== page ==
Thursday, 6 November 2008

Feedback time!

If you took part in Waste Free Week 2008 then don't forget to send in your results and feedback! This can be done online here:
...or by post using the form you will have received in your starter pack. The first 500 will receive a FREE copy of 'Eat Well, Waste Less '! I've already fed back, so there's only 499 left!

And, as you're currently browsing the web, we would really like some feedback on the Norfolk Waste Partnership website, If you have any thoughts, perhaps you could leave them as a comment on my blog? I can then forward ideas on to the powers-that-be.

In other news, I have officially volunteered my services to an organic growers cooperative based in Norwich! I'd better not reveal the name of the scheme as my involvement isn't yet official, but I'm very excited about getting my hands dirty and possibly also helping out with some research tasks. Also, if there's anyone based in the Dereham area who is interested in the Transition Towns movement which has just been officially unleashed in Norwich, and would like to be involved in a similar initiative in Dereham, then let me know and I can give you the details of who to contact. If you're not aware of Transitions Towns, basically it is a grassroots movement of community-minded people who want to ensure their communities are resilient enough to respond positively to the twin threats of climate change and peak oil. This often takes the form of strengthening local food networks and developing decentralised energy networks, for instance. After originating in Kinsale, Ireland and Totnes, UK the initiative has spread to over 200 villages, towns and cities worldwide, and has even been featured in The Archers, no less. For more info have a look at

That's all from me for now, but watch this space because the Waste Free bloggers may be returning to your screens very soon with more with more wit and wisdom from inside the world of waste management!

Monday, 3 November 2008

The Verdict

So here we are! Waste Free Week is over, and I can honestly say that I'll never look at waste the same way. As I was flitting between different houses all week it's quite hard for me to provide an accurate figure for how much waste I produced. However, I reckon I was responsible for around 1kg of rubbish. That sounds a lot, but that does include the infamous pasta-kebab disaster.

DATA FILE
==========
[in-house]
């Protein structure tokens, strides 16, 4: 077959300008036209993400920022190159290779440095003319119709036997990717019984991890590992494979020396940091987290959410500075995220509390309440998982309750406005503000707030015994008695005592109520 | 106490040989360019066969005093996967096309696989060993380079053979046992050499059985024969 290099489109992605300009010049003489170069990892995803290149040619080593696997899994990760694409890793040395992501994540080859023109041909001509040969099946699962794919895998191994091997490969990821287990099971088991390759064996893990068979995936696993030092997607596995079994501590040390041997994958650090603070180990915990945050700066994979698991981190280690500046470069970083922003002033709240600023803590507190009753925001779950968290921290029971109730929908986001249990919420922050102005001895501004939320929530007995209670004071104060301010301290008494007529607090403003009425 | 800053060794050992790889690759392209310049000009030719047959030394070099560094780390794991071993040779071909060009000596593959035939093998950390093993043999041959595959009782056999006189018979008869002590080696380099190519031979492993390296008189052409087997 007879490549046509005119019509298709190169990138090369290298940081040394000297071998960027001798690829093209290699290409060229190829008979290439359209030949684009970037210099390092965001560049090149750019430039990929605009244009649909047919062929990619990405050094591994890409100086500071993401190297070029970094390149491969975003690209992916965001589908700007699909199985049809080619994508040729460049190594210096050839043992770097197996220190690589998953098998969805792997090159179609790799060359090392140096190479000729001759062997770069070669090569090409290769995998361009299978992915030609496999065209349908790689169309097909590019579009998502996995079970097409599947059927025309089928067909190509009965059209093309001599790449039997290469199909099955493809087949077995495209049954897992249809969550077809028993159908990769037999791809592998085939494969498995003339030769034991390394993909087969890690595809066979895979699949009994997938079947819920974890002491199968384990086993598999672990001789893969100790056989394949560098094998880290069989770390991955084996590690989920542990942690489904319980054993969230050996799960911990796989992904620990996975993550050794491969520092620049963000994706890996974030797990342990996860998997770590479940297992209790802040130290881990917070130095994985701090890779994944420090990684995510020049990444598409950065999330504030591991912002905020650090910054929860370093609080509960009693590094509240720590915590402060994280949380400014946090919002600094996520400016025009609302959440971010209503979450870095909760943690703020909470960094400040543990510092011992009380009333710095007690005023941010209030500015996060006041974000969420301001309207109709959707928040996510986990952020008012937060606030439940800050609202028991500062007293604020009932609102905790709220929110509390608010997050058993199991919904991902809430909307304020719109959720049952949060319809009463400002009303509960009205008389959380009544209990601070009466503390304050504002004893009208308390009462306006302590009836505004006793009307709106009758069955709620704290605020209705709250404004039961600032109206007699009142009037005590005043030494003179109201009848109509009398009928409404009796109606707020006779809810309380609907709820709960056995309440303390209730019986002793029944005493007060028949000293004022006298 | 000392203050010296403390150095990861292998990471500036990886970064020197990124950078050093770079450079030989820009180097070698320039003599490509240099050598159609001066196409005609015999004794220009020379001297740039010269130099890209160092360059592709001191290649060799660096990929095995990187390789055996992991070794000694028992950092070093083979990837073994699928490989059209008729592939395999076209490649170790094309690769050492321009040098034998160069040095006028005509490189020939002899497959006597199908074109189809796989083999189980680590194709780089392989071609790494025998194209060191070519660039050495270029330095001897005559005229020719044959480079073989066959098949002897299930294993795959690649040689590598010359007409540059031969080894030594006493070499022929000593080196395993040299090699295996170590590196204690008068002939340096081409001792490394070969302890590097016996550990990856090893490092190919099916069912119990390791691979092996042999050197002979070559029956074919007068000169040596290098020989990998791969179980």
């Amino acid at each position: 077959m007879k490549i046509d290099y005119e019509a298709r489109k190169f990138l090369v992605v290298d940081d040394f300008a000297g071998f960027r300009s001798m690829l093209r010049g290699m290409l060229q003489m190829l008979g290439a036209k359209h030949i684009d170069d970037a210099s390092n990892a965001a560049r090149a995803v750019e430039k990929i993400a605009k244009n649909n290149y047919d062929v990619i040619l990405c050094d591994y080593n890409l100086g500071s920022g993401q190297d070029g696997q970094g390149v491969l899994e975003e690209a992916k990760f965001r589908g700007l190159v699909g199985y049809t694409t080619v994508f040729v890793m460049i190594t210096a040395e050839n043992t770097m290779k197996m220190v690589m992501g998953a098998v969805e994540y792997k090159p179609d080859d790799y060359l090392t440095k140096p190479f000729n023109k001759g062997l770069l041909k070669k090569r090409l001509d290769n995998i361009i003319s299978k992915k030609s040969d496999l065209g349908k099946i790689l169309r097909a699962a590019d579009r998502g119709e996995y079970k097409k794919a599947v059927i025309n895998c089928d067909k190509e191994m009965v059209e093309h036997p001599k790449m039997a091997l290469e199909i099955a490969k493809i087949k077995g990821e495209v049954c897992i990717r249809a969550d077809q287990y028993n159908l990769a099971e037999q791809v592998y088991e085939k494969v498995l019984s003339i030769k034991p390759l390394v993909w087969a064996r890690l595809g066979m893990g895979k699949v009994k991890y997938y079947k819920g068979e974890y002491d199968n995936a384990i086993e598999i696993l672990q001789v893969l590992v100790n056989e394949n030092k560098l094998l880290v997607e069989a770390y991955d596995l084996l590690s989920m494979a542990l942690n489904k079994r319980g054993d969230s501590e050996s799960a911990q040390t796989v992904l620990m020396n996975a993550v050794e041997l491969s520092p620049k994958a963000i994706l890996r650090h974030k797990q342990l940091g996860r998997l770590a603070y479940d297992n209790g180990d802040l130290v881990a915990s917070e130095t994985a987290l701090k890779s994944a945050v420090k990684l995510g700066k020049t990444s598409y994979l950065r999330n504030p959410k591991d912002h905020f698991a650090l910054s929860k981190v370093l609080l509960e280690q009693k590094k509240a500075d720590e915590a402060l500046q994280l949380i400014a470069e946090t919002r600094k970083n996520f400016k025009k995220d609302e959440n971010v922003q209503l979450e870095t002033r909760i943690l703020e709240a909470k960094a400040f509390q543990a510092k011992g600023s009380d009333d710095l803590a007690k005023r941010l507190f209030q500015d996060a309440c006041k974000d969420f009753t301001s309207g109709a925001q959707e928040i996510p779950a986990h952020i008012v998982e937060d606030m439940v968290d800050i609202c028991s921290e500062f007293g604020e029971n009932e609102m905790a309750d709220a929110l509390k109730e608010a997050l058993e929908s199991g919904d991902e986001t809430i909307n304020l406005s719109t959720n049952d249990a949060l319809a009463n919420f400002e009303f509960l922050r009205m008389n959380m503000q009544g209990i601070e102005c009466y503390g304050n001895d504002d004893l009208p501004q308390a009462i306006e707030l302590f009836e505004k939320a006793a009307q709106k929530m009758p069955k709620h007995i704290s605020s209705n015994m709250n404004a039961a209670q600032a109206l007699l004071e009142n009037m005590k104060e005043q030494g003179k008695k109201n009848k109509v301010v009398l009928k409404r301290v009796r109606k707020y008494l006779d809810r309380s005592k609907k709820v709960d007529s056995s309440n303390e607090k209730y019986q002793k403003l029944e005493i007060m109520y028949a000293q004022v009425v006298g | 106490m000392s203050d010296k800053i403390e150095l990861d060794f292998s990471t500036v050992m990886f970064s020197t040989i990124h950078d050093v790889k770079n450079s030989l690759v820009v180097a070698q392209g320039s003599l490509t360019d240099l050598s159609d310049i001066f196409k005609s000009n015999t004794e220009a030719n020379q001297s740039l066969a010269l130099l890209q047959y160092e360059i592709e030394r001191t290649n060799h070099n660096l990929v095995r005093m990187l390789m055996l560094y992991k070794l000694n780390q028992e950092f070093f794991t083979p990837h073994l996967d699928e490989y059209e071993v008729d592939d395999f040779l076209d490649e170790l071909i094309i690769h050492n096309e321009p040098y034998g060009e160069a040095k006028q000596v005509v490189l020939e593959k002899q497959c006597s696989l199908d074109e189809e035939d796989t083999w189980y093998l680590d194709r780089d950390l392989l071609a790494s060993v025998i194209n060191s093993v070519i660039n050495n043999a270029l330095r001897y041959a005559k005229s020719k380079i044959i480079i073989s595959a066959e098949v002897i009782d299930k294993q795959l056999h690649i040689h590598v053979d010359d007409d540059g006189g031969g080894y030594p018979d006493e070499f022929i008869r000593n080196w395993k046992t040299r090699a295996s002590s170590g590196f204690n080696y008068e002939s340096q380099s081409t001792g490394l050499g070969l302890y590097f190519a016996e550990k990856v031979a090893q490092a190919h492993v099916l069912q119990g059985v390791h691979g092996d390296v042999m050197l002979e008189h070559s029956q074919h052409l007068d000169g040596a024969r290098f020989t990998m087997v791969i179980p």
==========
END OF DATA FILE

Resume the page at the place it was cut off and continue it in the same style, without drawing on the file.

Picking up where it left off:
On Friday evening I needed some comfort food after getting up at 4am to conduct the Breckland Council waste audit, so a lot of waste-saving strategies like taking plastic boxes to the shops went out the window. I settled on a steak and ale pie, which noentheless came in reassuringly reusable cardboard and foil. I also went for a few loose veg and a lovely bit of mustard mash. Very little waste there, and I wasn't even trying! I think that's the key thing that I will take out of this week - being able to produce very minimal waste without it being a major effort. They say practice makes perfect, and sure enough waste reducing behaviour can quite quickly become habit. To be green, you really don't need to hug a tree every morning and forage for your dinner in the local woodland. Just making few careful decisions in the shops can be a huge step towards a more sustainable lifestyle.
We are all consumers, and it is environmentally aware consumption behaviour that can have dramatic impacts on waste and carbon footprints, as well as narrowing the gap between producer and consumer.
This week has been a great experience and I hope everyone else has enjoyed the challenge as much as I have. My next step is going to be to investigate local organic food networks as alternatives to jet-setting supermarket veg, and hopefully my bin will continue to be nice and slender.